Additional Cast: Marni Nixon (Voice of Singing Eliza), Bill Shirley (Voice of Singing Freddy), Jack Raine (Voice of Singing Freddy), Mona Washburn (Mrs. Pearce), Wilfred Hyde-White (Col. Pickering), Stanley Holloway (Alfred P. Doolittle), Gladys Cooper (Mrs. Higgins), Jeremy Brett (Freddy Eynsford-Hill), Theodore Bikel (Zoltan Karpathy), Isobel Elsom (Mrs. Eysnford-Hill), John Alderson (Jamie), John McLiam (Harry), Ben Wrigley (Costermonger), Clive Halliday (Costermonger), Richard Peel (Costermonger), Eric Heath (Costermonger), James O'Hara (Costermonger), Kendrick Huxham (Elegant Bystander), Frank Baker (Elegant Bystander),Walter Burke (Main Bystander), Queenie Leonard (Cockney Bystander), Laurie Main (Hoxton Man), Maurice Dallimore (Selsey Man), Owen McGiveney (Man at Coffee Stand), Marjorie Bennett (Cockney with Pipe), Britannia Beatey (Daughter of Elegant Bystander), Beatrice Greenough (Grand Lady), Hilda Plowright (Bystander), Dinah Anne Rogers (Maid), Lois Battle (Maid), Jacqueline Squire (Parlor Maid), Gwendolyn Watts (Cook), Eugene Hoffman (Juggler), Kai Farrelli (Juggler), Joe Evans (Cockney), Marie Busch (Cockney), Mary Alexander (Cockney), William Linkie (Cockney), Henry Sweetman (Cockney), Andrew Brown (Cockney), Samuel Holmes (Cockney), Thomas Dick (Cockney), William Taylor (Cockney), James Wood (Cockney), Goldie Kleban (Cockney), Elizabeth Aimers (Cockney), Joy Tierney (Cockney), Lenore Miller (Cockney), Donna Day (Cockney), Corinne Ross (Cockney), Phyllis Kennedy (Cockney), David Robel (Cockney), Iris Bristol (Flower Girl), Alma Lawton (Flower Girl), Gigi Michel (Toff), Sandy Steffens (Toff), Sandy Edmundson (Toff), Marlene Marrow (Toff), Carol Merrill (Toff), Sue Bronson (Toff), Lea Genovese (Toff), Jack Greening (George), Ron Whelan (Algernon Bartender), John Holland (Butler), Roy Dean (Footman), Charles Fredericks (King), Lillian Kemble-Cooper (Lady Ambassador), Barbara Pepper (Doolittle's Dance Partner), Ayllene Gibbons (Fat Woman at Pub), Baroness Rothschild (Queen of Transylvania), Ben Wright (Footman at Ball), Oscar Beregi, Jr. (Greek Ambassador), Buddy Bryan (Prince), Grady Sutton (Ascot Type), Orville Sherman (Ascot Type), Harvey Dunn (Ascot Type), Barbara Morrison (Ascot Type), Natalie Core (Ascot Type), Helen Albrecht (Ascot Type), Diana Bourbon (Ascot Type), Moyna MacGill (Lady Boxington), Colin Campbell (Ascot Gavotte), Marjory Hawtrey (Ad Libs at Ascot), Paulle Clark (Ad Libs at Ascot), Allyson Daniell (Ad Libs at Ascot), Betty Blythe (Ad Lib at Ball), Nick Navarro (Dancer), Tom Cound (Footman), William Beckley (Footman), Alan Napier (Ambassador), Geoffrey Steele (Taxi Driver), Jennifer Crier (Mrs. Higgins's Maid), Henry Daniell (Prince Gregor of Transylvania), Patrick O'Moore (Man), Victor Rogers (Police Officer), Michael St. Clair (Bartender), Brendan Dillon (Leaning Man), Olive Reeves-Smith (Mrs. Hopkins), Miriam Schiller (Landlady), Elzada Wilson (Ad Lib at Church), Jeanne Carson (Ad Lib at Church), Buddy Shea (Ad Lib at Church), Jack Goldie (Ad Lib at Church), Sid Marion (Ad Lib at Church), Stanley Fraser (Ad Lib at Church), George Pelling (Ad Lib at Church), Colin Kenny (Ad Lib at Church), LaWana Backer (Ad Lib at Church), Monika Henreid (Ad Lib at Church), Anne Dore (Ad Lib at Church), Pauline Drake (Ad Lib at Church), Shirley Melline (Ad Lib at Church), Wendy Russell (Ad Lib at Church), Meg Brown (Ad Lib at Church), Clyde Howdy (Ad Lib at Church), Nick Wolcuff (Ad Lib at Church), Martin Eric (Ad Lib at Church), John Mitchum (Ad Lib at Church), Major Sam Harris (Guest at Ball).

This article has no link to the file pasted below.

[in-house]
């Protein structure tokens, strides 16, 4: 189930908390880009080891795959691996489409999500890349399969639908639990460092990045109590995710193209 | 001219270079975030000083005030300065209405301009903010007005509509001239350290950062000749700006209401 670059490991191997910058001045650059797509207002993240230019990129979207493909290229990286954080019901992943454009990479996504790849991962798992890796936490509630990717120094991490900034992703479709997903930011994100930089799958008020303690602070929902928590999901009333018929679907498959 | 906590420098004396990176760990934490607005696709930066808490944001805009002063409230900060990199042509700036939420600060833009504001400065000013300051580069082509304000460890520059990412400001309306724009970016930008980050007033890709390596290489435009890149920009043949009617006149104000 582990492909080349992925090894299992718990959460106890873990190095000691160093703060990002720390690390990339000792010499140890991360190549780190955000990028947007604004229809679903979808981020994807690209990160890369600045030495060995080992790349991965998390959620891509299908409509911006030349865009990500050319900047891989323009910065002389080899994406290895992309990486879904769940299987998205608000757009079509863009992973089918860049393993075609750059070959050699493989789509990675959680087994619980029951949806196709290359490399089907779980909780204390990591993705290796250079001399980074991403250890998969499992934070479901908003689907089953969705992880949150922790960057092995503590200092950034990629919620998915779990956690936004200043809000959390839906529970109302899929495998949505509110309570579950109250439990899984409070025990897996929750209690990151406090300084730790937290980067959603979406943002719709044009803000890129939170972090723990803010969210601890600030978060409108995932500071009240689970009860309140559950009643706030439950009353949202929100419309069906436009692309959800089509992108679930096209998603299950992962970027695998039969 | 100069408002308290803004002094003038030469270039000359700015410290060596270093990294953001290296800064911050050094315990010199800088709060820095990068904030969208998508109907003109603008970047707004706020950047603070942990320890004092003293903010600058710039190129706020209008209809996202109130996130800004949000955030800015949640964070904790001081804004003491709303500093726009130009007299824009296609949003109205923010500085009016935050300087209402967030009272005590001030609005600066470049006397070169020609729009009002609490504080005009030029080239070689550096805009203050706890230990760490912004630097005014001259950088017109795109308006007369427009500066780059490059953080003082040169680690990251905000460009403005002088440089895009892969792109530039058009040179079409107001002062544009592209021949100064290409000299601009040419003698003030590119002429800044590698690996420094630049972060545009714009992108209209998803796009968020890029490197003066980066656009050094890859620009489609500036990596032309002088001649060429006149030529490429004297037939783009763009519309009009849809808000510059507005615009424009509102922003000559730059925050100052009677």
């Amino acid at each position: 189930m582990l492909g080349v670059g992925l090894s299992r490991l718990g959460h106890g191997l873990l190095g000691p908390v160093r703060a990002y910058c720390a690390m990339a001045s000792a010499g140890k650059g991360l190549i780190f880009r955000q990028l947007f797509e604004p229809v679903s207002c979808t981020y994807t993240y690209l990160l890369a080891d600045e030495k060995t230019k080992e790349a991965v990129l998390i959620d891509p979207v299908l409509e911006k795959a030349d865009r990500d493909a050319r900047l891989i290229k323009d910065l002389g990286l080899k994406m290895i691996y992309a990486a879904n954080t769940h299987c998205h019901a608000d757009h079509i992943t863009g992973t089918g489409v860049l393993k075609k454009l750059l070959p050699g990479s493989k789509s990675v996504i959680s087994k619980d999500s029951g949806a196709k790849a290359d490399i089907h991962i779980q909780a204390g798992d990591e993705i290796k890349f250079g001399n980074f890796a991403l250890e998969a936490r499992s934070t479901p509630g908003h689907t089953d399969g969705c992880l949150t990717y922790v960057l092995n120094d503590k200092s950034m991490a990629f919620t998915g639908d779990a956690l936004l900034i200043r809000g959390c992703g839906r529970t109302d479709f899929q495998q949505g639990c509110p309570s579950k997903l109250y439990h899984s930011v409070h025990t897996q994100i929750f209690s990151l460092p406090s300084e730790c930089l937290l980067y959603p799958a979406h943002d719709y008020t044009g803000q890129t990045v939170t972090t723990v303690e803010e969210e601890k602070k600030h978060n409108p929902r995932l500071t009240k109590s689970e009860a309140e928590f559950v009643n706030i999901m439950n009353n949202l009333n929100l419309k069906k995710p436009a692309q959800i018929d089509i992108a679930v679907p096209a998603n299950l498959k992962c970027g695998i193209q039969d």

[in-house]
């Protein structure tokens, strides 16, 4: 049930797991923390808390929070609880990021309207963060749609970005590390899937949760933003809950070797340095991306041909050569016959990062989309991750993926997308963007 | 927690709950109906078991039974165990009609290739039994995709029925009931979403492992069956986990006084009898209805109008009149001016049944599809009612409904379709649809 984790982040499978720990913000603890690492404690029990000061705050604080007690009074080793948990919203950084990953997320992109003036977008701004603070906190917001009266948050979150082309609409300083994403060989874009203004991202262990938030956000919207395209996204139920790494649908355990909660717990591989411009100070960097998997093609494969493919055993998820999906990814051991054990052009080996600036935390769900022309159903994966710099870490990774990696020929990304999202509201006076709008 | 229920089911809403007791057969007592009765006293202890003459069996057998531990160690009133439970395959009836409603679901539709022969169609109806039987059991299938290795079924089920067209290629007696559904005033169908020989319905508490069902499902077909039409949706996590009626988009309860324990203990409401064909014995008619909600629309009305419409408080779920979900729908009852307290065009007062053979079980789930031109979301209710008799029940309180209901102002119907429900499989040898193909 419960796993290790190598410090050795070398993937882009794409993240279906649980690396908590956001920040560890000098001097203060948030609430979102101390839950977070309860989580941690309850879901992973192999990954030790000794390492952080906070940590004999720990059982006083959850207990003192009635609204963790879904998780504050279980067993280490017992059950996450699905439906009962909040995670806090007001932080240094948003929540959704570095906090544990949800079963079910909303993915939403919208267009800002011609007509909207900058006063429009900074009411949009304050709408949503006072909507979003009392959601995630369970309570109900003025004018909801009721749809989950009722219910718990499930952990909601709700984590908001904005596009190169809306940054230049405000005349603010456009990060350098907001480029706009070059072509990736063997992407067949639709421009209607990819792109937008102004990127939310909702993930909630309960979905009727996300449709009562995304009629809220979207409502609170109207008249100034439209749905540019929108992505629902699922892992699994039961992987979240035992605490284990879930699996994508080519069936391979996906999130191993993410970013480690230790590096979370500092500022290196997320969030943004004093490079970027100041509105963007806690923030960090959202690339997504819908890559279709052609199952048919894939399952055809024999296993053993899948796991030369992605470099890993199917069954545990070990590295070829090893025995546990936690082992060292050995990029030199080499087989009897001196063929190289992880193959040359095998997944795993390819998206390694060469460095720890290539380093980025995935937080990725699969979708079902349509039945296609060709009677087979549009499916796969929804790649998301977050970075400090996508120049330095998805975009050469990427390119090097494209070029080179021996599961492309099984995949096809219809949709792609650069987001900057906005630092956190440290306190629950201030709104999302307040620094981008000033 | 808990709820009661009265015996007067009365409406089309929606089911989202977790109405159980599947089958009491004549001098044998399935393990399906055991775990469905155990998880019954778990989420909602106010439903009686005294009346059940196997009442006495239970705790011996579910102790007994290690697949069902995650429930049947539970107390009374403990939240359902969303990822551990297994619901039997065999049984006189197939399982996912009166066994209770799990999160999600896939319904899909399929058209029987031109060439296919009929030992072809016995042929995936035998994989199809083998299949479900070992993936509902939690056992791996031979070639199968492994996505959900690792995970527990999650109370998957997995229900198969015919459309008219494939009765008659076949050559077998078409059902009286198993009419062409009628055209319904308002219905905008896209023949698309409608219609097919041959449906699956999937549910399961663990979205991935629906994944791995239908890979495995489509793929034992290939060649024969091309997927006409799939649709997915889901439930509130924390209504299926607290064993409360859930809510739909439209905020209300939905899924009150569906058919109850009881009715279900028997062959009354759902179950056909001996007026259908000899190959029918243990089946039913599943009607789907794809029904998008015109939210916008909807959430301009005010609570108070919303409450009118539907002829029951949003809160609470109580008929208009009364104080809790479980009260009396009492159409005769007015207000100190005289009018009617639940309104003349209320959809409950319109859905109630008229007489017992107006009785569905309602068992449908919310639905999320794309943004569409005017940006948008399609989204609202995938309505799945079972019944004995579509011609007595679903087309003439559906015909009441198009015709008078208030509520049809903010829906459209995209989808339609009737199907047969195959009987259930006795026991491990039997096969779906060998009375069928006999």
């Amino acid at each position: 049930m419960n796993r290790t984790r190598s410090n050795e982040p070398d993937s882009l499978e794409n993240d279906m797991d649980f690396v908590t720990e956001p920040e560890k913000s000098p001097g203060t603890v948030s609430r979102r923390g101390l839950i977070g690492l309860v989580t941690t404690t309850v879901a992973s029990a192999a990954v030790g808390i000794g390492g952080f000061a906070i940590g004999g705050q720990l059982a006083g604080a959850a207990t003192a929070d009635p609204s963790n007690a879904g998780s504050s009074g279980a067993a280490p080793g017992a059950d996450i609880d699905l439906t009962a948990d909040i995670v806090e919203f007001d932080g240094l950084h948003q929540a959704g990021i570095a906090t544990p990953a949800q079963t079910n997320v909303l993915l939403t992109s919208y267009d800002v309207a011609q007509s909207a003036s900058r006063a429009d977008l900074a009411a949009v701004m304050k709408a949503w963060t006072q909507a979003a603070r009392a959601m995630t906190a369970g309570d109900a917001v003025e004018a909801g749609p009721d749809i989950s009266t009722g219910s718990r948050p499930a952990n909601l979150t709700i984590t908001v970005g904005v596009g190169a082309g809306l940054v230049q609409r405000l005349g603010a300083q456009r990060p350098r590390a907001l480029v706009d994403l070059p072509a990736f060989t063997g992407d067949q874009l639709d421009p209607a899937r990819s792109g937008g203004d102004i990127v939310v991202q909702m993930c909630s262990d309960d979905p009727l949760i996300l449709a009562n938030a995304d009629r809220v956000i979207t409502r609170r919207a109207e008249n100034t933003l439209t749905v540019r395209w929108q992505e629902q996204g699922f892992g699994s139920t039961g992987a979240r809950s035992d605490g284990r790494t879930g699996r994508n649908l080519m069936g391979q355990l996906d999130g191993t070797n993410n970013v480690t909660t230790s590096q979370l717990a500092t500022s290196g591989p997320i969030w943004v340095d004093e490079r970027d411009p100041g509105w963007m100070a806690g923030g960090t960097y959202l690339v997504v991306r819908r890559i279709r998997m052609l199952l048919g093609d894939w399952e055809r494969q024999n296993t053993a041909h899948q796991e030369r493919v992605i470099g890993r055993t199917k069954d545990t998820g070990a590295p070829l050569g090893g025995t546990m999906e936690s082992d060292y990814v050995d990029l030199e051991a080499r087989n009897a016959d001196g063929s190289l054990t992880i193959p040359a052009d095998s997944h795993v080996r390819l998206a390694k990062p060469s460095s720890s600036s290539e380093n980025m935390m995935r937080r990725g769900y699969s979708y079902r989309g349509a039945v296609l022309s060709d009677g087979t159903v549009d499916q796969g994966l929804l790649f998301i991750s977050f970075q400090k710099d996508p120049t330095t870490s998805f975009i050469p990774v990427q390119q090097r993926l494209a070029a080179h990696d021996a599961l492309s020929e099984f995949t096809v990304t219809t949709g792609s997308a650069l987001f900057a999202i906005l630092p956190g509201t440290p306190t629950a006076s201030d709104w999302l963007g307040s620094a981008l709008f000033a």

Awards for My Fair Lady 1964:

Academy Awards Nominees 1965:
Best Supporting Actress (Gladys Cooper)
Best Supporting Actor (Stanley Holloway)
Best Screenplay Based on Another Medium (Alan J. Lerner)
Best Film Editing (William H. Ziegler)
Academy Awards Winners:
Best Picture (Jack L. Warner, Producer)
Best Actor (Rex Harrison)
Best Director (George Cukor)
Color Cinematography (Harry Stradling)
Art Direction/Set Direction (Gene Allen, Cecil Beaton, and George James Hopkins)
Sound (George Groves)
Best Musical Scoring (André Previn)

The New York Film Critics Awards Winners:
Best Picture
Best Actor (Rex Harrison)

The National Board of Review Awards Winner:
Best English Language Film

Golden Globe Awards Nominees 1965:
Motion Picture Actress--Musical/Comedy (Audrey Hepburn)
Best Performance by an Actor in a Supporting Role--Motion Picture (Stanley Holloway)
Golden Globe Awards Winners:
Best Motion Picture as Musical/Comedy
Best Actor of Musical/Comedy (Rex Harrison)
Best Motion Picture Director (George Cukor)

The Directors Guild of America Awards 1965:
Best Director (George Cukor and David Hall, Assistant Director) (Plaque)

New York Times Annual "Ten Best" Series:
Number 7 on the Annual Top Money-Making Films
Number 141 on the Top 200 Money-Making Films of All Times

American Cinema Editors, USA Nominee 1956:
Best Edited Feature Film (William H. Ziegler)

BAFTA Film Awards Nominee 1966:
Best British Actor (Rex Harrison)
BAFTA Awards Winner 1966:
Best Film from any Source (George Cukor)

Cinema Writers Circle Awards Winner, Spain 1966: